I have a travel game that I play with my kids in the car. It’s a box of questions that are designed to trigger conversation. There’s the standard fare: “Which smell don’t you like?”, “What sport would you like to be really good at”, “Do you have a joke you could tell?” These are the questions we expect to ask kids. Silly questions, light-hearted questions, questions aimed at their innate toilet humour that we then spend the rest of our time trying to “shoosh” out of them.
Every now and then though, there is a little gem that makes me catch my breath. Questions that get to the heart of who we are and how we both see ourselves in the world, and expose how we interact with others. “Is it easy for you to say sorry?” This was one that struck me between the eyes. It made my heart beat a little faster, I held my breath for a fraction of a second because I knew, deep down, that I—by no means—find it easy to say sorry. I let my temper override my sense of right and wrong. I justify why I have behaved badly by blaming other people, or I simply ignore my indiscretion until it has blown over. It is a rare, and precious thing to hear me apologise. Yet, this is something I expect my kids to say everyday: “Say sorry to your brother”, “Do you have something to say to me?”, “Is there something you would like to say to your friend/teacher/father?”, and the worst, “Say it like you mean it.” I expect them to show contrition and remorse, and to display it openly in a way that I clearly don’t have the maturity to do.
This got me thinking about what else I expect my kids to do, that I, as an adult, am unwilling or unable to do. Their little lives are completely within my control and what they do is contingent on my whim. I’m in a bad mood? “Go and tidy your room”, I snap (no matter how hard their day had been or tired they are). Yet, when I’ve had a crappy day, I flop on the couch with a cup of tea and let the dishes pile up, the washing stay in the basket and the dinner table be covered in books, sauce bottles and the remnants of last night’s dinner. I don’t jump up and clean it, but I often expect my kids to.
I tell them when to wash, when to eat, when to brush their teeth, when to read a book, when to exercise, when to relax, when to work, when to be nice, when to be silly and (usually when I have had enough) when to be serious again. I despise being told what to do (don’t get me wrong, I run a military regime in my house), yet I expect my kids to not only do what I tell them, but hop to attention the instant I speak. Is it any wonder that my ten-year old rolls her eyes, slumps her shoulders and storms off down the hallway? But at the same time, I know that without those constraints—my two at least—would be little more than filthy, feral, eating machines living in a cesspit of despair.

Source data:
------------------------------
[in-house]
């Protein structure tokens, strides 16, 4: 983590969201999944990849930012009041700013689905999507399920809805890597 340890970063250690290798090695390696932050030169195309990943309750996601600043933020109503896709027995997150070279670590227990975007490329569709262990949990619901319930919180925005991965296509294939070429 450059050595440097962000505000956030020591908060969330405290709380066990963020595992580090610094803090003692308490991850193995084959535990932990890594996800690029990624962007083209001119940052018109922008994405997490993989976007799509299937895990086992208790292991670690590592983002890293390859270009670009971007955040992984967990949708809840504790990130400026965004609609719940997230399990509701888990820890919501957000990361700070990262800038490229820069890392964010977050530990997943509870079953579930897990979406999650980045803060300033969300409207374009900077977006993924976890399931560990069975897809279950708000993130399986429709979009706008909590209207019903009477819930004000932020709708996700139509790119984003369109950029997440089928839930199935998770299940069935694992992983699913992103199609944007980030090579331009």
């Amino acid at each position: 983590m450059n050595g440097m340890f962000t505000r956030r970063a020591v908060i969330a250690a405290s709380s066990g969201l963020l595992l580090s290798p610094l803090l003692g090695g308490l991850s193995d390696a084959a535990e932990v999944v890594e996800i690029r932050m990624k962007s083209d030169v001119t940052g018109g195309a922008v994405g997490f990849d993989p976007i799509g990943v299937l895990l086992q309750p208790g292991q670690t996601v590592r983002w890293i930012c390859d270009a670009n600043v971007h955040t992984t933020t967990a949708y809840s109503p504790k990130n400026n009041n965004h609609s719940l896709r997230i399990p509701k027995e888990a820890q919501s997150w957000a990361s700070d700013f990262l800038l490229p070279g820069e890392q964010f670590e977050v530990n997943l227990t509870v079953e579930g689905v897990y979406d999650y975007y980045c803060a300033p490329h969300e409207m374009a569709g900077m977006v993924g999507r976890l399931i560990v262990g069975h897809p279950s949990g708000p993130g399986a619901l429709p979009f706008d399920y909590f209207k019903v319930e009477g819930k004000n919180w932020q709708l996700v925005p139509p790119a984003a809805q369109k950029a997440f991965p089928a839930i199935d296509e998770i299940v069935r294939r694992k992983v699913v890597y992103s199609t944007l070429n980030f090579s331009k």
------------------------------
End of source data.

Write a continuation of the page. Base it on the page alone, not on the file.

What do my kids think of my (almost always) well-meaning control of their lives? “Whose opinion is most important to you: your own, your parents, your teachers or your friends?” Is that a question I really want to know that answer to? Each morning I parcel my children up and send them out into the world to fend for themselves for the next six hours. I expect them to bring with them the little gems of wisdom I impart. I expect them to continue to behave in a way that I would approve of, bringing with them the conventions, attitudes and beliefs of our home (of me) into their interactions with their teachers and their friends. I inadvertently try and constrain them in an impenetrable bubble so that when they come home the world stays “out there” and they simply return to our little version of the universe. But it isn’t like that. Of course it’s not, it can’t , nor should it, be. That would be an intolerable arrogance on my part. That would be me expecting my kids to be biddable, little versions of me that do what I want them to, regardless of what they think, feel or experience.
I’m slowly (some might say because of naivety, or obtuseness) coming to realise that I need to grow up just as much as my kids do. I can be petulant, lazy, bad-tempered, selfish in just the same way they can. The difference is that I have a power, self-determination and freedom to choose that they do not. No one yells at me if I forget to hang the washing out, or decide I don’t want to play sport today. That’s not to say I won’t throw my hands up in the air when my daughter back-chats me, or yell at them to put their school bags away and their lunch boxes in the dish-washer (God forbid!), but this little game we play in the car— designed to get my children thinking—has forced me to see that their responses and behaviours are so much more nuanced that “good” and “bad”. And while I know it is my job and responsibility to teach them how to care for themselves, to take responsibility for their learning and their future, and to follow through with their commitments and obligations I can’t help but wonder if I sometimes hold them to a higher standard than I do myself.